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Story Highlights

  • The Anti-bullying Technical Working Group met over two days, February 20 and 21, for discussions aimed at better equipping key stakeholders to address bullying in the society.
  • Speaking at the opening ceremony, Chief Executive Officer of the CPFSA, Rosalee Gage-Grey, explained that development of the anti-bullying working group followed a 2015 study, which found that bullying was a “pervasive issue that required national attention and action”.
  • Bullying is characterised by acts of intentional harm, repeated over time, in a relationship where an imbalance of power exists. It includes physical actions (punching, kicking, biting), verbal actions, threats, name-calling, insults, racial or sexual comments, social exclusion, and spreading of rumours.

The Anti-bullying Technical Working Group met over two days, February 20 and 21, for discussions aimed at better equipping key stakeholders to address bullying in the society.

The event, held at the Police Officers’ Club in St. Andrew, was organised by the Child Protection and Family Services Agency (CPFSA).

It included presentations and discussion sessions aimed at formulating strategies, and building the capacity of the working group to mitigate the negative effects of bullying on the nation’s children.

Participants included members of the Jamaica Constabulary Force (JCF); Early Childhood Commission (ECC); Bureau of Gender Affairs; Department of Correctional Services (DCS); Broadcasting Commission of Jamaica; Ministry of Education, Youth and InformationNational Parenting Support Commission (NPSC);  Jamaica Council for Persons with Disabilities; Ministry of Health, among others.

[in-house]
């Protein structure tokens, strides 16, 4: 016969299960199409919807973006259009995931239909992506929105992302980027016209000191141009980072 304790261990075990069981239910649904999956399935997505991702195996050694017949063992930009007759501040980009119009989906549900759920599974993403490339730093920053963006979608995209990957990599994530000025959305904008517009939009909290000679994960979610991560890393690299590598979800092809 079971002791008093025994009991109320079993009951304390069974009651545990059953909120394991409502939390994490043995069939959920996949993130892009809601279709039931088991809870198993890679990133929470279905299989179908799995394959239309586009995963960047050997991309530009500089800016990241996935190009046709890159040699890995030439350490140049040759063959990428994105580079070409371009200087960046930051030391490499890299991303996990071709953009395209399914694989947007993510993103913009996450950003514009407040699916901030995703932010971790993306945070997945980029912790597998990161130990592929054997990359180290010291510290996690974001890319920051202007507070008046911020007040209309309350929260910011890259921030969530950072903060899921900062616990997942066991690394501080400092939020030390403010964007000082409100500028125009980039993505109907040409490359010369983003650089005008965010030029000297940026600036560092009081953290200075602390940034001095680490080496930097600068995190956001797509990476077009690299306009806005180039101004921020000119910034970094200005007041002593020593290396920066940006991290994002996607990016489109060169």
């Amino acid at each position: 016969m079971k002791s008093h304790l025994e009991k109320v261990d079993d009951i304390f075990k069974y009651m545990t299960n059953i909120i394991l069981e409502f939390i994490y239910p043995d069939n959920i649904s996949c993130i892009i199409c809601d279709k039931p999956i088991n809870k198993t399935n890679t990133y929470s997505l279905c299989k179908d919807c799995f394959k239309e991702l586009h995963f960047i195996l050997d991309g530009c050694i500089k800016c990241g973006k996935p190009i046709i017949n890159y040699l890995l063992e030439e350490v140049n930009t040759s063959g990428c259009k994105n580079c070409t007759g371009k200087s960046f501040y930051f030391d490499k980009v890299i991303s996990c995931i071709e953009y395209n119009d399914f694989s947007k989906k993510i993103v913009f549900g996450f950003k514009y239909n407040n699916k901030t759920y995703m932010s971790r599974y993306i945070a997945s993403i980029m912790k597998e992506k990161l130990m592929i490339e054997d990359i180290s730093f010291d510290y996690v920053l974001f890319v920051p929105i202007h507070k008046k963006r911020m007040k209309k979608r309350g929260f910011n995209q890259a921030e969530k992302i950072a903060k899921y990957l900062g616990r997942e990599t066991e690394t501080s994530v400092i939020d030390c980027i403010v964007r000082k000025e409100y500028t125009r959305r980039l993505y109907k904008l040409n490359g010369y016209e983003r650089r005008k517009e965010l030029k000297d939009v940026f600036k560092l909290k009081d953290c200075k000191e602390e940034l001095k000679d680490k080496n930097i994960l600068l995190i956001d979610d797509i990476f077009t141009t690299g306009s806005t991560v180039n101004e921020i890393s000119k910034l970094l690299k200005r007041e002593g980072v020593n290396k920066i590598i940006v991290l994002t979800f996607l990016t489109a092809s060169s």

Speaking at the opening ceremony, Chief Executive Officer of the CPFSA, Rosalee Gage-Grey, explained that development of the anti-bullying working group followed a 2015 study, which found that bullying was a “pervasive issue that required national attention and action”.

As such, the group is charged to identify and assess variables that contribute to this ongoing issue, and provide solutions.

Key areas of focus are public education and awareness raising; training/capacity building; research and policy; and service delivery to victims, bystanders and perpetrators.

During the two-day session, participants were sentisised about existing laws, such as the Child Care and Protection Act and the Cybercrimes Act, which provide protection against bullying.

They discussed the dynamics and impact of bullying, experiences in Jamaica, the prevalence of cyberbullying and international best practices. They also examined anti-bullying efforts by the police, mental health and the bullying phenomenon, among other issues.

The workshop included a special presentation on the ‘Child Care and Protection Act from the lens of bullying’ by the CPFSA Legal and Policy Specialist, Tania Chambers.

Children who have been victims of bullying also gave testimonials, about how they managed to deal with the issue.

Bullying is characterised by acts of intentional harm, repeated over time, in a relationship where an imbalance of power exists. It includes physical actions (punching, kicking, biting), verbal actions, threats, name-calling, insults, racial or sexual comments, social exclusion, and spreading of rumours.